Saturday, 25 July 2009

Come fly with me?

Today, 25 July 2009, is the 100th anniversary of the first flight across the English Channel. Louis Bleriot flew his flimsy aircraft from Sangatte and crash landed near Dover Castle. The Airbuses and Boeings of today are recognisable evolutions from that plane. From a do-or-die hop across the Channel (Bleriot couldn’t swim) to flying to the other side of the world in one of the safest forms of transport - an amazing century.

Air travel has enabled us to see places most of us would have only read about before and to meet people who have enriched our lives. We shouldn’t underestimate this. But there is a down side to it as well. Forbearing to mention the spread of nasty viruses, I refer to climate change to which air travel makes a contribution.

I get a bit tired of people who tell me that the churches are jumping on a politically correct bandwagon when climate change is mentioned in sermons and resolutions are passed about it at church assemblies and councils. To its great credit, the World Council of Churches was raising issue this many years ago, before even some environmental groups took it up. Not surprising really as some of its constituency in the Pacific region are seeing their islands disappear under the rising sea.

However, the World Council (and most other international organisations) is confronted with a dilemma which I don’t think it has really faced up to. One the one hand, its style of operation relies on vast amounts of air travel – staff going out from Geneva and people being physically gathered together from all over the world for meetings. International organisations are addicted to air travel. And, I will confess that I have done more than my fair share. On the other hand, actual behaviour rather than fine words give moral authority. Perhaps there should be some act of repentence for relying so heavily on such destructive behaviour and a commitment to new ways . After all, who is going to take any lectures about climate change from air travel junkies?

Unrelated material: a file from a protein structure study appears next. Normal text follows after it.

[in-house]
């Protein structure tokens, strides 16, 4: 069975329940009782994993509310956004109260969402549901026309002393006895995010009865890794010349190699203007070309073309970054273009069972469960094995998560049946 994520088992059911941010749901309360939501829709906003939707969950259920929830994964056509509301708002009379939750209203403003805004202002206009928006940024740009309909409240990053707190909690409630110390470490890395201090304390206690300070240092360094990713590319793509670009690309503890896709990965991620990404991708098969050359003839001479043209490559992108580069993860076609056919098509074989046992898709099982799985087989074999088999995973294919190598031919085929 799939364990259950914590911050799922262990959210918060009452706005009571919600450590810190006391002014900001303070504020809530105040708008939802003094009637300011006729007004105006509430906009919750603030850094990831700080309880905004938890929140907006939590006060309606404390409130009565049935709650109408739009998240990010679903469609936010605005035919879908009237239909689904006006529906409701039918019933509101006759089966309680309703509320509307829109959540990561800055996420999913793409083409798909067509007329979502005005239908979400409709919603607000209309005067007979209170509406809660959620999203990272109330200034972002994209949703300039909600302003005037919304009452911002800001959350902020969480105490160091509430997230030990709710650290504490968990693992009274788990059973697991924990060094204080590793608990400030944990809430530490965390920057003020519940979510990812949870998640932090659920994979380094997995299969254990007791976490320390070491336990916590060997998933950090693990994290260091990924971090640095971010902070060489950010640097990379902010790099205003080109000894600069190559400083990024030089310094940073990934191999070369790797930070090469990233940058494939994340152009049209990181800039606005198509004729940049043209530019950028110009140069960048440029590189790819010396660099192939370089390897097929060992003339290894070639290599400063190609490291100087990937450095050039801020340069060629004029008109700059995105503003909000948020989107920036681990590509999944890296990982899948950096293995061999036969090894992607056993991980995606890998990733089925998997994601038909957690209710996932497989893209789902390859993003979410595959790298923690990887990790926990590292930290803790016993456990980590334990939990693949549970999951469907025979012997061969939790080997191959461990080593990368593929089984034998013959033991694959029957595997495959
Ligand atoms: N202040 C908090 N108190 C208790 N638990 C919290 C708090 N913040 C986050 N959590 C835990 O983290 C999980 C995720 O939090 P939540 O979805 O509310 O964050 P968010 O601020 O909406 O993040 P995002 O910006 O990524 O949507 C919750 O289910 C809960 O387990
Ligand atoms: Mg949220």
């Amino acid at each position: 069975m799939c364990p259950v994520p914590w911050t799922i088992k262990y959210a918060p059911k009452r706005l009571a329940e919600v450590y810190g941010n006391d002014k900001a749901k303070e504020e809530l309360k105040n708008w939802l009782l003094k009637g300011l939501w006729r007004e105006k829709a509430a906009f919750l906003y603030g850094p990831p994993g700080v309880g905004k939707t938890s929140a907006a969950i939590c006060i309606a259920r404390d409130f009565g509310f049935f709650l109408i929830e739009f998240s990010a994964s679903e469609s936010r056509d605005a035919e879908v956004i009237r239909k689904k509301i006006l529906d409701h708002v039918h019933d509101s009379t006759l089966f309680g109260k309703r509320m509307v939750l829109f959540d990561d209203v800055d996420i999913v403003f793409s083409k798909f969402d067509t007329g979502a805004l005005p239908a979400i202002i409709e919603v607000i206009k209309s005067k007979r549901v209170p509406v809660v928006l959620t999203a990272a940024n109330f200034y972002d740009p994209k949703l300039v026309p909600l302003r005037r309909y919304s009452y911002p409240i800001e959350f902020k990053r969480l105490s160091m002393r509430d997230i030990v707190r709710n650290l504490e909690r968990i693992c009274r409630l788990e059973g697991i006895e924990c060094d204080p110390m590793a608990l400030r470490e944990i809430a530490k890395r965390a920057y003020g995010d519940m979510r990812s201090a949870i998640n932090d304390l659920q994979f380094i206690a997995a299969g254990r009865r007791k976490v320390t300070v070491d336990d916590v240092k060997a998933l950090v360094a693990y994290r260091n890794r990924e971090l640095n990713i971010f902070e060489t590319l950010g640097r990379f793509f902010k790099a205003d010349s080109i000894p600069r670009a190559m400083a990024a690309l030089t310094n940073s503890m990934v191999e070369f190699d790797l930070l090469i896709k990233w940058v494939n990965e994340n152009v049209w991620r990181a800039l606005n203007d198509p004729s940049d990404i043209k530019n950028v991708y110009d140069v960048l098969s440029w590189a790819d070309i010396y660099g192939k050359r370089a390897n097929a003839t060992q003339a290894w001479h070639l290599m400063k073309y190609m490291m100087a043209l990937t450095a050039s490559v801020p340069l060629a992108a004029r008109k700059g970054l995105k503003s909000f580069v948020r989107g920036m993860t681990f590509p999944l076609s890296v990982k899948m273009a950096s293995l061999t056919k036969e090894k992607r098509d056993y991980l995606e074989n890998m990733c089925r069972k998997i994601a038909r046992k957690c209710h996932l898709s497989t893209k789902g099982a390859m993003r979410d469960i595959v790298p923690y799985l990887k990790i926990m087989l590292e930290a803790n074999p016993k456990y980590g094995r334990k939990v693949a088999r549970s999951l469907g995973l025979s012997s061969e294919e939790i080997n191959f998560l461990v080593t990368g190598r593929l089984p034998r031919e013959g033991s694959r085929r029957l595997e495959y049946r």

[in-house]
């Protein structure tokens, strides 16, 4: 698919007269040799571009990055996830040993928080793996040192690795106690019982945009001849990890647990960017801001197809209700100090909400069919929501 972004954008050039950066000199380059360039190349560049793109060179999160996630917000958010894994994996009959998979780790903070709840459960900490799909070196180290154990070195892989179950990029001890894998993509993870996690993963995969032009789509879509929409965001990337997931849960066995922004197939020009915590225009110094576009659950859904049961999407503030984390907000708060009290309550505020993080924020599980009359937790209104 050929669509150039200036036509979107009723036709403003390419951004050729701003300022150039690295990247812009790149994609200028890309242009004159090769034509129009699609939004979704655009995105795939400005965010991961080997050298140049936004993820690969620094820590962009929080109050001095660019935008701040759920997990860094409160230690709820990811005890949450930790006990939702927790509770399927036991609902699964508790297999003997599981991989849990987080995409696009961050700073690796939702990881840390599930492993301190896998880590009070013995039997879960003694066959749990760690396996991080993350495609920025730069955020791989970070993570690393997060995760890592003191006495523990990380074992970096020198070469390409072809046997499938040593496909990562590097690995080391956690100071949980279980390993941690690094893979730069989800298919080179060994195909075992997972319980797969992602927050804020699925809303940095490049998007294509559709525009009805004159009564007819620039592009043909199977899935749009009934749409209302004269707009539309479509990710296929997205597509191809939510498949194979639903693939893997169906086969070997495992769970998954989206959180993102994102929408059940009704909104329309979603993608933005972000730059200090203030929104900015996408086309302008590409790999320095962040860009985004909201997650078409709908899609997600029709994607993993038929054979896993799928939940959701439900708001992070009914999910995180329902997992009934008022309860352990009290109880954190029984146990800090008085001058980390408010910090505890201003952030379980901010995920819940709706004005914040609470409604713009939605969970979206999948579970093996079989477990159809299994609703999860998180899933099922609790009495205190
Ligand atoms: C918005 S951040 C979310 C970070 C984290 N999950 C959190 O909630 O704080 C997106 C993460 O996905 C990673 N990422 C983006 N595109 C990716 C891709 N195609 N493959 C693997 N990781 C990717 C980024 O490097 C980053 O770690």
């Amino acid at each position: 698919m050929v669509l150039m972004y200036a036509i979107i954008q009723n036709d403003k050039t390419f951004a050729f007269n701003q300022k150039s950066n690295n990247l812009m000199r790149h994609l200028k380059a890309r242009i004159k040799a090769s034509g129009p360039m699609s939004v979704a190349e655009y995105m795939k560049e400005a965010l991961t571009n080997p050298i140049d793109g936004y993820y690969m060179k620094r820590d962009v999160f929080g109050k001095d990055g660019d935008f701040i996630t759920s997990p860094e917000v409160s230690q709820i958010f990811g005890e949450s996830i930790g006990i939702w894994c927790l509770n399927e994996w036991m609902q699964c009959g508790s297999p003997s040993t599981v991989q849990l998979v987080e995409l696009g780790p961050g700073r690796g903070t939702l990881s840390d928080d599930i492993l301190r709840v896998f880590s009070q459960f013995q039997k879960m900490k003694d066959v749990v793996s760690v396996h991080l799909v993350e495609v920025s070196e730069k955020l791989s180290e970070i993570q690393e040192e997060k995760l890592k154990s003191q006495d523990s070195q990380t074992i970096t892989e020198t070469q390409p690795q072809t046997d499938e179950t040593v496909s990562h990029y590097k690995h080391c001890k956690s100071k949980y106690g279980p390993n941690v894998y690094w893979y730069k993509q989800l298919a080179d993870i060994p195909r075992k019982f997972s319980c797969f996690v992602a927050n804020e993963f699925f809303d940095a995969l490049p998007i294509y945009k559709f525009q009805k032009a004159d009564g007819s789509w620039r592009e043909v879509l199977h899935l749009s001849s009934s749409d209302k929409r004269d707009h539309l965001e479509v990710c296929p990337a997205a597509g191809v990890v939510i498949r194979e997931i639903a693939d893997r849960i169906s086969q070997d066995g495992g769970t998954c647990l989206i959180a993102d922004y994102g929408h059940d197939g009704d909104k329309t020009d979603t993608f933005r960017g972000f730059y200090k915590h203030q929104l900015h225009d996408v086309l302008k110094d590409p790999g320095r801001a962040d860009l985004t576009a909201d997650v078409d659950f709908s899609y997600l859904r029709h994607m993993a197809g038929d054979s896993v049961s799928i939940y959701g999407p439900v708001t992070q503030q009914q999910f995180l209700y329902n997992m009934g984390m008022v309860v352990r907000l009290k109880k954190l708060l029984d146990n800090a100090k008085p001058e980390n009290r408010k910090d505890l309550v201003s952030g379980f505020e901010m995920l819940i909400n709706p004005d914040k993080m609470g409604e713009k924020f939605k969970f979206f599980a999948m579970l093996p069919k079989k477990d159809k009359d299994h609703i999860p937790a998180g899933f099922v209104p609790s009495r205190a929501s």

1 comment:

  1. There is a way to deal with this of course and it's called environmental accounting. We're all used to the time that gets taken up at meetings with finance reports and accounts, not to mention the auditors who are checking the accounts. It's all very important of course as finance is a bedrock for any organization, and all organizations have a responsibility to ensure the money they hold in trust for others is appropriately and correctly used. But why is not an appropriate amount of time spent by governing bodies in their environmental audit of organizations? It doesn't mean stopping all travel or meetings of course - despite qualifying in a quiz as a "nerd" I firmly believe face-to-face meetings offer something that virtual teleconferencing never can. But it does mean asking whether travel/meetings are appropriately and correctly used for the world that an organization holds in trust for others - as well as the other potential sources of environmental irresponsibility - then having a proper strategy to deal with offsetting unavoidable environmentally-unfriendly activities: not by asking participants to consider making a donation to an organization, but by building this into the accounts and strategy of the organization as a whole. Of course people will complain that money for their pet project is "wasted" on such measures, but in years to come if we get that far people will look back and ask who anyone could have been so naive. And there is an additional add on bonus, as a genuinely environmentally-audited organization is then in a much better place to advise governments and others what they should do.